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Sizzle and Surge: Why Wires Heat Up and How to Prevent It

October 26, 2023 10:28 AM |

We live in an era of connectivity and advancement. From entertainment to education, everything is dependent on an intricate mesh of hidden wires. We enjoy the conveniences brought to us not knowing about the hidden threat – heated wires. 

Let’s study the causes and the remedies of overheating wires and protect commodities home appliances and our Cox Internet connections saving a lot of money and hassle in the long run. 

What is Wire Heating?

Wire heating is a universal phenomenon in the world of electrical circuits. While the heating effect is the working principle behind a wide variety of appliances, from hair dryers to car air heaters, excessive, unintended heating can end up causing consumers and producers significant losses, especially when it leads to short-circuiting, which is the foremost cause of electrical fires today. 

The real reason behind electrical circuits generating heat 

The answer is simple high school physics: Electrical current is a form of energy transmitted via “waves” of elevated energy level. These waves are composed of “free” electrons which are usually the outermost electrons that become locally free due to the densely packed lattice structure of metals. 

Upon application of a potential difference (measured in volts), these free electrons travel from the point of higher potential to that of lower potential. This can be thought of as a stream of water flowing downhill. The heating effect itself, on an atomic level, comes from these “free” electrons colliding with their parent lattice when passing along waves of electricity.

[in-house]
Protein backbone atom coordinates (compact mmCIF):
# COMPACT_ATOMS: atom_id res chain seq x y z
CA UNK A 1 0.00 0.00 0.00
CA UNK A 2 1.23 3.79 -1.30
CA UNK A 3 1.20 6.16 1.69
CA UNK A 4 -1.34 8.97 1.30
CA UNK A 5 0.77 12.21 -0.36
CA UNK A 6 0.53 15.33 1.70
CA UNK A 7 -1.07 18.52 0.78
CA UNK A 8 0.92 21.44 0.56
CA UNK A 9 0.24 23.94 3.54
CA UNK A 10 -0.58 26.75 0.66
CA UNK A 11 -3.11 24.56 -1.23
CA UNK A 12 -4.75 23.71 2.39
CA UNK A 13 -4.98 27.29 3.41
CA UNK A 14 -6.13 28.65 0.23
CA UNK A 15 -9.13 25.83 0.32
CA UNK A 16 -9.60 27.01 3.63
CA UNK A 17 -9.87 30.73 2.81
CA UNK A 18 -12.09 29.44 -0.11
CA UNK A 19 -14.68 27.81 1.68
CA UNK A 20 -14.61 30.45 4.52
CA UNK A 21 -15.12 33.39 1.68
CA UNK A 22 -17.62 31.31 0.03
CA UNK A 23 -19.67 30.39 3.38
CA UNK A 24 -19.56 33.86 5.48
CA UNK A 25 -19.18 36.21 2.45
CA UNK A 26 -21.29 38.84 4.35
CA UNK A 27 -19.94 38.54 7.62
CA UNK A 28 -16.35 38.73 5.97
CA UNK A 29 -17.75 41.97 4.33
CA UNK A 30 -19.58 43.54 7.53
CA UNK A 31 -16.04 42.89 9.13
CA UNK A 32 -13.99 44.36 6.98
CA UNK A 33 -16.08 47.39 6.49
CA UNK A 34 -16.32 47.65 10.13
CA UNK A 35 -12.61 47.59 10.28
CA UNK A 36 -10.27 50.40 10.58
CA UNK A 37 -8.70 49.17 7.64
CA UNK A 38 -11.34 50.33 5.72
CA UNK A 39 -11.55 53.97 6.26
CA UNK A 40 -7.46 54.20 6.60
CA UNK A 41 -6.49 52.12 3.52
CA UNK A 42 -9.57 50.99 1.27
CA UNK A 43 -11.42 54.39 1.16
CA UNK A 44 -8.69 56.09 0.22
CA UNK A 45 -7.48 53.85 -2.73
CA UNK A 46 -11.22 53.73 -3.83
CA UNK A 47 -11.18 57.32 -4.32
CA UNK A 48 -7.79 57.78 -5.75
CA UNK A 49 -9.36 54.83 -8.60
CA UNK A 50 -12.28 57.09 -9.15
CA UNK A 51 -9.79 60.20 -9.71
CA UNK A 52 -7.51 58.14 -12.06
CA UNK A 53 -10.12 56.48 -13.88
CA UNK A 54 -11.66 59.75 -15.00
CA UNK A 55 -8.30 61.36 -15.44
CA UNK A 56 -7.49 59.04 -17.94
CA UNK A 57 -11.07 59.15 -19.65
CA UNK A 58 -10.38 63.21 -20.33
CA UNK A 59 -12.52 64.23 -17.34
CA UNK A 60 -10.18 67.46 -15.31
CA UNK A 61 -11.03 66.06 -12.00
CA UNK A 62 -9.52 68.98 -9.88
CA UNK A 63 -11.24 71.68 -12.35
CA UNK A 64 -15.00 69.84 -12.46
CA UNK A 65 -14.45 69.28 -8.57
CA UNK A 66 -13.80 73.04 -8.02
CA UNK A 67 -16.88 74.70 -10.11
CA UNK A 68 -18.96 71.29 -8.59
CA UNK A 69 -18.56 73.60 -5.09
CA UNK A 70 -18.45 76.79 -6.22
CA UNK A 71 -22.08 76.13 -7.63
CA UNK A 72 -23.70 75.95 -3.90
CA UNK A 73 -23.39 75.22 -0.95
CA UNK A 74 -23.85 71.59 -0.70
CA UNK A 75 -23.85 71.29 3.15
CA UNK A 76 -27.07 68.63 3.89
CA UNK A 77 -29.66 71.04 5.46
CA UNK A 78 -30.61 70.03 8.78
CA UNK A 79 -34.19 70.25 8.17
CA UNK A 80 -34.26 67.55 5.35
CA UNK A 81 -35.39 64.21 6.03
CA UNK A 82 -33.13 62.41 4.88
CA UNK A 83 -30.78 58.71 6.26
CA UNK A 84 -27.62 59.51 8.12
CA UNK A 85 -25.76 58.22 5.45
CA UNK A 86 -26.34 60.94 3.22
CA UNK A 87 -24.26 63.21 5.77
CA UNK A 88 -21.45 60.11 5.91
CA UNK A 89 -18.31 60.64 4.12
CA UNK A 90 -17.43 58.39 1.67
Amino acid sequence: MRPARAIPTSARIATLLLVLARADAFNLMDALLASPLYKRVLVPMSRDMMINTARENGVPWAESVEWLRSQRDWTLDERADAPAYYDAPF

These collisions result in the dissipation of some of that energy into heat. Sure enough, the heat dissipated on the atomic level is tiny, but the effect scales with the conducting material’s size, which is why wires almost always feel warm to touch after prolonged usage. 

Factors Causing Wires to Heat Up

Just like all 5 fingers aren’t the same, all conductors aren’t the same as well. You might have come across the puzzling phenomena where two wires of the same thickness (and sometimes even material) have different levels of heat when transmitting the same current. 

Chances are, you’ve also seen the havoc these benign levels of warmth can inflict if left undetected or untreated. The golden question is, what causes the wires to heat? 

Wire Size

This is a no-brainer. If you have to divert a stream carrying a thousand liters of water every minute, you’ll go for the biggest pipe you can find. Naturally, the smaller the pipe, the bigger the chance of the entire assembly failing, simply because there will be “too much pressure” on the pipe. 

Wire Material

The heat dissipation in a conducting material is a direct product of its “resistance” i.e. the ability to inhibit the passage of current. This is inversely proportional to its cross-sectional area. Thus, increasing wire size (both, the number of cores and thickness of individual strands) will reduce losses and heat generation as a result.